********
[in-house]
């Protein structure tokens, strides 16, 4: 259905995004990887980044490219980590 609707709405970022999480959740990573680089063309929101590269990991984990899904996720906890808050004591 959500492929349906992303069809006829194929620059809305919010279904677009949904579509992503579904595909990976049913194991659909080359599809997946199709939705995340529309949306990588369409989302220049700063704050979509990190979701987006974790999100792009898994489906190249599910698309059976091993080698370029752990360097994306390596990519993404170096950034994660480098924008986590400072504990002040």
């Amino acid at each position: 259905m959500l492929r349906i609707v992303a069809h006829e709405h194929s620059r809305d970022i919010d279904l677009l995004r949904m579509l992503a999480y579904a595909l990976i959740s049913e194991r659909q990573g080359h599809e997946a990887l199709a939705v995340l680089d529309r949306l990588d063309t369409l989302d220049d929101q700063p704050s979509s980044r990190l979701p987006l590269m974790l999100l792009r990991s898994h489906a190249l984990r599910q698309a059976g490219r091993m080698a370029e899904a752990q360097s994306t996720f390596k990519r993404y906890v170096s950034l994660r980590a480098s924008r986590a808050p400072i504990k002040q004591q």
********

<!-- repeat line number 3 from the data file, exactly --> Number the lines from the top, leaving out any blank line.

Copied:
């Amino acid at each position: 259905m959500l492929r349906i609707v992303a069809h006829e709405h194929s620059r809305d970022i919010d279904l677009l995004r949904m579509l992503a999480y579904a595909l990976i959740s049913e194991r659909q990573g080359h599809e997946a990887l199709a939705v995340l680089d529309r949306l990588d063309t369409l989302d220049d929101q700063p704050s979509s980044r990190l979701p987006l590269m974790l999100l792009r990991s898994h489906a190249l984990r599910q698309a059976g490219r091993m080698a370029e899904a752990q360097s994306t996720f390596k990519r993404y906890v170096s950034l994660r980590a480098s924008r986590a808050p400072i504990k002040q004591q």